The latest comment boxes which were very popular had to be temporarily suspended as this could have caused a security breach. Once it is investigated fully, we shall inform you of any action to follow. Ove 50 comments from external source appeared including the Arabic script ones seen some time ago.

Speedy on behalf of BA

Saturday, February 9, 2019

Creative Spot - Sunsets by Indra Anandasabapathy

As you can see from this e-mail, there was a dire need for an easy way of looking back at older posts and comments. That is why we  had to intervene and break the line.  

Indra Ananda

Wed, 6 Feb, 23:03 (3 days ago)
to me
I sent you TWO SUNSET PICTURES FOR THE BLOG, and there are additional comments on ORCHID GROWING from me under my write up. Any way of drawing attention to newer comments?

The two sunsets:

Thursday, February 7, 2019

Keeping track of comments

 Before I proceed any further, I wish to acknowledge with thanks the part played by my friend and colleague Mahendra (Speedy) Gonsalkorale, who conceived the idea of posting the above lines as a new post under the heading - "Keeping track of comments".  The following few short paragraphs (in a different font) were actually drafted by Speedy almost in toto, to be posted as the Blog Administrator's own work, without divulging any other details. This is typical of the man whose main goal is to see that our batch blog lasts as long as possible. That is at least as long as one survivor in the batch remains in control of his or her faculties to read or write the last lines.

You will see two changes on the dashboard on your Right side.

There is a "Latest 5 comments" section and this is a "fill from above and the last one falls" type of column. As a new comment appears at the top, notification of the 5th one drops out. You will also see the name of the author and date posted and the first few words of the comment. If you click on it, you will be taken to the relevant post. Sadly, this method allows only 5 such comments at a time.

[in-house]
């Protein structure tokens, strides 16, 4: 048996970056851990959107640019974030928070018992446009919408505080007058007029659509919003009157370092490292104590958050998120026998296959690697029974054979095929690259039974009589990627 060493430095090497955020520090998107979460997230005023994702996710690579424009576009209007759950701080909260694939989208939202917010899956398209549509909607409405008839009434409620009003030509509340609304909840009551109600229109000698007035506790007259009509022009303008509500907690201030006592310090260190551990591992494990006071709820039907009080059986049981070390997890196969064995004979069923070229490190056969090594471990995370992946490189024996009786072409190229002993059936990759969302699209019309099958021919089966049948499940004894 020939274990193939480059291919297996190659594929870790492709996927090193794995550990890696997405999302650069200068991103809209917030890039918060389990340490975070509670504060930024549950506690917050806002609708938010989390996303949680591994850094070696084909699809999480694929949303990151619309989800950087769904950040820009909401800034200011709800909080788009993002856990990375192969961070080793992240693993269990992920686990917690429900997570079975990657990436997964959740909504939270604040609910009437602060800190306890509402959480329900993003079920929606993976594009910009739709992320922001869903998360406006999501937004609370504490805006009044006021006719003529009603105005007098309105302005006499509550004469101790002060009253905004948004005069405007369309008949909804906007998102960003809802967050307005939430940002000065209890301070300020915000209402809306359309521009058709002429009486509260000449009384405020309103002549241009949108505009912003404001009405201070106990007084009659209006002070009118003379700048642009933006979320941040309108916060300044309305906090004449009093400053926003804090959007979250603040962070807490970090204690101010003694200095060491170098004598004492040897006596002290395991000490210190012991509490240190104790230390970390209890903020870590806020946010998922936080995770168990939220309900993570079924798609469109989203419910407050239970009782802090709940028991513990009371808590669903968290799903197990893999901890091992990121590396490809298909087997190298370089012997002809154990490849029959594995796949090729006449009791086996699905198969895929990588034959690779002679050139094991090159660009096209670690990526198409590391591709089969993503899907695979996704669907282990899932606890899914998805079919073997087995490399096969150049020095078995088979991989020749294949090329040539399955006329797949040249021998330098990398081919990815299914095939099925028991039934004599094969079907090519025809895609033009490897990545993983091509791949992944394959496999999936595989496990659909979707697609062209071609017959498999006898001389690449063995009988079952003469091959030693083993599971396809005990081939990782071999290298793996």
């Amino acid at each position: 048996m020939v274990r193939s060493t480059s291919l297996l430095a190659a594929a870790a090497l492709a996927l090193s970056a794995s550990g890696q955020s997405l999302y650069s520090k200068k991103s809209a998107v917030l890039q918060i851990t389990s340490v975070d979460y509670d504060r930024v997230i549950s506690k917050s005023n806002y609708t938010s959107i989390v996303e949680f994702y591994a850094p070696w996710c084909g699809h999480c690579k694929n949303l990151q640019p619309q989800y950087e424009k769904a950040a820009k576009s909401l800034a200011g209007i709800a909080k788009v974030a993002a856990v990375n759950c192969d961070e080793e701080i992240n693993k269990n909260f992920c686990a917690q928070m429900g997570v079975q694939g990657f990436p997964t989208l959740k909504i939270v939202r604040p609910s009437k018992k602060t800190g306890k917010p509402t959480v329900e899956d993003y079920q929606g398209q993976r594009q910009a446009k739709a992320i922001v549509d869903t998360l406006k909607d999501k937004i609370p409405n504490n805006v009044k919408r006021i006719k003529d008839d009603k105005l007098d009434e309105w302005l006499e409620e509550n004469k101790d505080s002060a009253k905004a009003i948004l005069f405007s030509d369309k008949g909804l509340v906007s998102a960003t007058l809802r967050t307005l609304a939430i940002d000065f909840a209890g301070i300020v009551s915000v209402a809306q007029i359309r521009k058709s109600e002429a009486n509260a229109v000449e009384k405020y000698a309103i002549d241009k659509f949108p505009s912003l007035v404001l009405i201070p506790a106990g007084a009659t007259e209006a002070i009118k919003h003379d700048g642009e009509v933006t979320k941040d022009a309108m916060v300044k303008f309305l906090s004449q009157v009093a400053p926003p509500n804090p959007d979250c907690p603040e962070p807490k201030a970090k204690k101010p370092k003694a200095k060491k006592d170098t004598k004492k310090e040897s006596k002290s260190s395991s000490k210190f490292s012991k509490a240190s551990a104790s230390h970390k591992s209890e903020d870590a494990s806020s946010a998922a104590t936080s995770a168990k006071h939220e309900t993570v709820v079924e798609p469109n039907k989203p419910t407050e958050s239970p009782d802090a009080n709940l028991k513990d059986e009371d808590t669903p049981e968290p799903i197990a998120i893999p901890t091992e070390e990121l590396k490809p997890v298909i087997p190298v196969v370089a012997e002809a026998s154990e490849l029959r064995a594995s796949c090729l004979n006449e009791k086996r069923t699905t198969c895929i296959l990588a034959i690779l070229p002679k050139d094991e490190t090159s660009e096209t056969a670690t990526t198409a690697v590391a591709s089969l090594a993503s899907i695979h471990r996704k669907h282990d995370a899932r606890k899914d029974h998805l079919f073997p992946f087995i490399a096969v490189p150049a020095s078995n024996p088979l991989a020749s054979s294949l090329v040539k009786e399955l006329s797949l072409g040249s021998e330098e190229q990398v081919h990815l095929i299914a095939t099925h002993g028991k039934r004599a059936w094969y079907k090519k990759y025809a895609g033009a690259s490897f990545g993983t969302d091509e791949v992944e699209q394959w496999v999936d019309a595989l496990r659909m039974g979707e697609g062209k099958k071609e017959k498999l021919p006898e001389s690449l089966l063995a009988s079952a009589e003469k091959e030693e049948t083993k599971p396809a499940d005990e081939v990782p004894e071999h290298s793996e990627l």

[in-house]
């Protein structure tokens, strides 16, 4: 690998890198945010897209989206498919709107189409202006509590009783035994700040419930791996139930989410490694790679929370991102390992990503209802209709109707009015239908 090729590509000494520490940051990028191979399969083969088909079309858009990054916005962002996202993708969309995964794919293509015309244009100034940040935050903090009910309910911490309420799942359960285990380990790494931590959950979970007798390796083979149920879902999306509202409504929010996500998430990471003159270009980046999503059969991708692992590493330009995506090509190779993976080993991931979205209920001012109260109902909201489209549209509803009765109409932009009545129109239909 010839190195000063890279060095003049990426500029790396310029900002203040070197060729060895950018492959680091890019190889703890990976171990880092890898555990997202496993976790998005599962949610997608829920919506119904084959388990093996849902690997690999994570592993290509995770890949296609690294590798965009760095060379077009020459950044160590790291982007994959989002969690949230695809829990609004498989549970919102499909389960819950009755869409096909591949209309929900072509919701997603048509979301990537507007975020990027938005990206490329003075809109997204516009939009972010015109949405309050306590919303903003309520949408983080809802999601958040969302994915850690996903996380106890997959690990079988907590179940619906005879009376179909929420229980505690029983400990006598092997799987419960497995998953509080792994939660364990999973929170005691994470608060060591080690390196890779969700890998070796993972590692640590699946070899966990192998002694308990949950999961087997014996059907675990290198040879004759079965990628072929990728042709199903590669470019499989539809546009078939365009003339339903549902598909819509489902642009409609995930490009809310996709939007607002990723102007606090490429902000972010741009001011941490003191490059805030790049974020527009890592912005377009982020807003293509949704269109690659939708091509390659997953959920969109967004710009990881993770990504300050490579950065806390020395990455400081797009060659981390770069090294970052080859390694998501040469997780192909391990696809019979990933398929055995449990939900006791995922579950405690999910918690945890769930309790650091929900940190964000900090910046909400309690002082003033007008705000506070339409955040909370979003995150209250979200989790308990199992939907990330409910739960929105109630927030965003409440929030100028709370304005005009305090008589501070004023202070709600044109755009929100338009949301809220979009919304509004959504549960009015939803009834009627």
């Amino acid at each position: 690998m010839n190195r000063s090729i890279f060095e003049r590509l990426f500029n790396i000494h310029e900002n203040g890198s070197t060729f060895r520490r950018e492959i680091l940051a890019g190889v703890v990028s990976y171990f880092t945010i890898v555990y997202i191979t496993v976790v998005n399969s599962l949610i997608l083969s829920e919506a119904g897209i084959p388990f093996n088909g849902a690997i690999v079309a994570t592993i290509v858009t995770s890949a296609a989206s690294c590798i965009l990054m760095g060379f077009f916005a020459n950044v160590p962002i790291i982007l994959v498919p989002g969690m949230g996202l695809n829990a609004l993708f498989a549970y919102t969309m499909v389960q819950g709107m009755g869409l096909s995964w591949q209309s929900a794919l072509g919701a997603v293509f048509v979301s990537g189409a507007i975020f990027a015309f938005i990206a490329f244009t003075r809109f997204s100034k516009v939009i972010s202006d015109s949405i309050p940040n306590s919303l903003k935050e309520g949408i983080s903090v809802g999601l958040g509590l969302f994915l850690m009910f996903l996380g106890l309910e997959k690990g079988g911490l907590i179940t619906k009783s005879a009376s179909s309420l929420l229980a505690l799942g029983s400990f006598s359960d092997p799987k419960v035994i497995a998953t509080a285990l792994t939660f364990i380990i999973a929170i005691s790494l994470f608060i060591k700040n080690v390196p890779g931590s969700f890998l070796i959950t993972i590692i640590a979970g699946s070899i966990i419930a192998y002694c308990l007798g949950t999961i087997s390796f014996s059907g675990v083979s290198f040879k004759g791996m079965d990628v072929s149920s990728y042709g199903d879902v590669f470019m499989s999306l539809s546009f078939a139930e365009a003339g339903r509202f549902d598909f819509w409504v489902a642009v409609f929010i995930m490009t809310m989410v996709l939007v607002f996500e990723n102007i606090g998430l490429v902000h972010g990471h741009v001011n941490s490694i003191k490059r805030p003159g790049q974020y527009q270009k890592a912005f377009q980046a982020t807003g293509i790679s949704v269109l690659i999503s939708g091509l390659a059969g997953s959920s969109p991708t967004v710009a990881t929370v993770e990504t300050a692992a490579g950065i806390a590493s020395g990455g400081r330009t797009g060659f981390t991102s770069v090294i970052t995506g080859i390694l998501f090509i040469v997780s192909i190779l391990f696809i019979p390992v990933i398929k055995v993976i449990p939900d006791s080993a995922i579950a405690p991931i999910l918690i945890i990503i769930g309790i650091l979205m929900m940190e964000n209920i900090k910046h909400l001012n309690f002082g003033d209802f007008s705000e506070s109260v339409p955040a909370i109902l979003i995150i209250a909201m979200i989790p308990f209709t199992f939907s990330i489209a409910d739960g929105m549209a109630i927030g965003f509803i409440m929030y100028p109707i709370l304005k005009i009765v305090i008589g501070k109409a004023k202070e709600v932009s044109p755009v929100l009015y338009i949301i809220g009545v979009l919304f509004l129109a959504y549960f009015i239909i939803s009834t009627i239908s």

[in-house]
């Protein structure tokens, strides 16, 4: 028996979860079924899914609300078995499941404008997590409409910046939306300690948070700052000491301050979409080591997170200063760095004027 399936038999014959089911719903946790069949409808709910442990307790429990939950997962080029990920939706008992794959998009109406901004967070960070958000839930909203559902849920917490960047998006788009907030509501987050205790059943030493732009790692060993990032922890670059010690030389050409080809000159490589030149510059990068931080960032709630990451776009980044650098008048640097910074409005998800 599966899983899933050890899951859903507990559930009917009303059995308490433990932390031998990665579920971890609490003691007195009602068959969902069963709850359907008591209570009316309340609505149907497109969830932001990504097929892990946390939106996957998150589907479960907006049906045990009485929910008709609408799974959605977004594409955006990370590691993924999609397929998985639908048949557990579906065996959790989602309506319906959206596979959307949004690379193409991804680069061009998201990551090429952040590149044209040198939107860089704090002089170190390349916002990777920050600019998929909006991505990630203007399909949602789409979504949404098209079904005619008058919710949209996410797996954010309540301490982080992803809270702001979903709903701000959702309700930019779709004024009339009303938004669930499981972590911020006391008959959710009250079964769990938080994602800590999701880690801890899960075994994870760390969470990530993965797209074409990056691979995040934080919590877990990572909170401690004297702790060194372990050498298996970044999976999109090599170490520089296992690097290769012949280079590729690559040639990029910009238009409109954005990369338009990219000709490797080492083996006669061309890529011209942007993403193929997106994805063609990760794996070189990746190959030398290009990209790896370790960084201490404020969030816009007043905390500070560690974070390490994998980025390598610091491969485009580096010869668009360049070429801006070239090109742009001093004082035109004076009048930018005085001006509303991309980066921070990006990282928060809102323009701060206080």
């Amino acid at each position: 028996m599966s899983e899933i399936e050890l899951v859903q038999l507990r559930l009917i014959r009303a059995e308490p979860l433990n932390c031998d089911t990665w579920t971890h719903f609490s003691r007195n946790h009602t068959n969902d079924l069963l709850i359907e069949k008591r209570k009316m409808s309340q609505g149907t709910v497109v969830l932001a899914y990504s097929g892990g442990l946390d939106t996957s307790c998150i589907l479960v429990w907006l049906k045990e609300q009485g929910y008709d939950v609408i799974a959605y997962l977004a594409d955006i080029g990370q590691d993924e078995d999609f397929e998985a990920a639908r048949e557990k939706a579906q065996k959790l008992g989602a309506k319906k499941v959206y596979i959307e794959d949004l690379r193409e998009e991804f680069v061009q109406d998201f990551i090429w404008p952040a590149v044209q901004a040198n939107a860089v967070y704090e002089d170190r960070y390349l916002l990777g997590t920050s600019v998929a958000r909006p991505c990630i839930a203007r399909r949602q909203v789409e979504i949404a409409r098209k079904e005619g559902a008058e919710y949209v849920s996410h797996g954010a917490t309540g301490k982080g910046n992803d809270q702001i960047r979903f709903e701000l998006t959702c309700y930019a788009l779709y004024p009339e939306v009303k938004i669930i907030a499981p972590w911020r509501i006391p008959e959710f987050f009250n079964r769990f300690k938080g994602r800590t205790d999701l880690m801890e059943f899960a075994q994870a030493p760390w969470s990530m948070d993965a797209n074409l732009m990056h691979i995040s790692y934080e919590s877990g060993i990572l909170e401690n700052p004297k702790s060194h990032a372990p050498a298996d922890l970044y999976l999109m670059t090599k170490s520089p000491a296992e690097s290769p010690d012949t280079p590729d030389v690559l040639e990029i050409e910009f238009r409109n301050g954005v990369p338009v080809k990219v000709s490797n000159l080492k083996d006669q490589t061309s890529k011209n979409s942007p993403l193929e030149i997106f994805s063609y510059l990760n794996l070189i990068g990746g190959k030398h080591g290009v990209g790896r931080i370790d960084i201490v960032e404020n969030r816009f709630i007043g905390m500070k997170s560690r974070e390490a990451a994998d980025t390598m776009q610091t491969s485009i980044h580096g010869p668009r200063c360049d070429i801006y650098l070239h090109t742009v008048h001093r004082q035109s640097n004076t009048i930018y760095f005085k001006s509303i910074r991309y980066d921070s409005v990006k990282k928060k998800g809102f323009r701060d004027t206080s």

There is also a "Latest comments - first words" and this shows 10 posts, but it will reveal only the first words without the author or date. But nevertheless, if you click on it, you will be taken to that post but on a new tab on your browser.

I hope these changes make it easier for colleagues to identify a new comment as it appears. Please note that even if you go back to a post some months ago and post a new comment on it, that will be identified in the two panels. In this way, you are free to roam the blog and add comments which wouldn't be lost.

Wednesday, February 6, 2019

Further extension to "Time"

As the previous post wherein I have tried to accommodate Indra's request, this too is being published as a new post because there is no easy way in which viewers' attention could be drawn to older posts. As I have explained before, viewers have to simply click on "Older Posts" and keep looking at them!
(vide Speedy's first "Speedy Dialogue" (Episode 1) with Zita herself.

Thu, 31 Jan, 16:17 (7 days ago)
to mahengonsalme

We discussed 'TIME' in one of the Speedy Dialogues.
Today I found this link to an article which talks of Time as given by the Body Clock which gives man the Circadian Rhythm.
So it appears that TIME as applied to the human body is a very real thing and can determine the difference between Health and Disease.
I do not think this concept was known and therefore it was not taught to us during our days of medical training.
So it is important for us to be acquainted with this knowledge so we can help our families, friends and the general public whenever possible.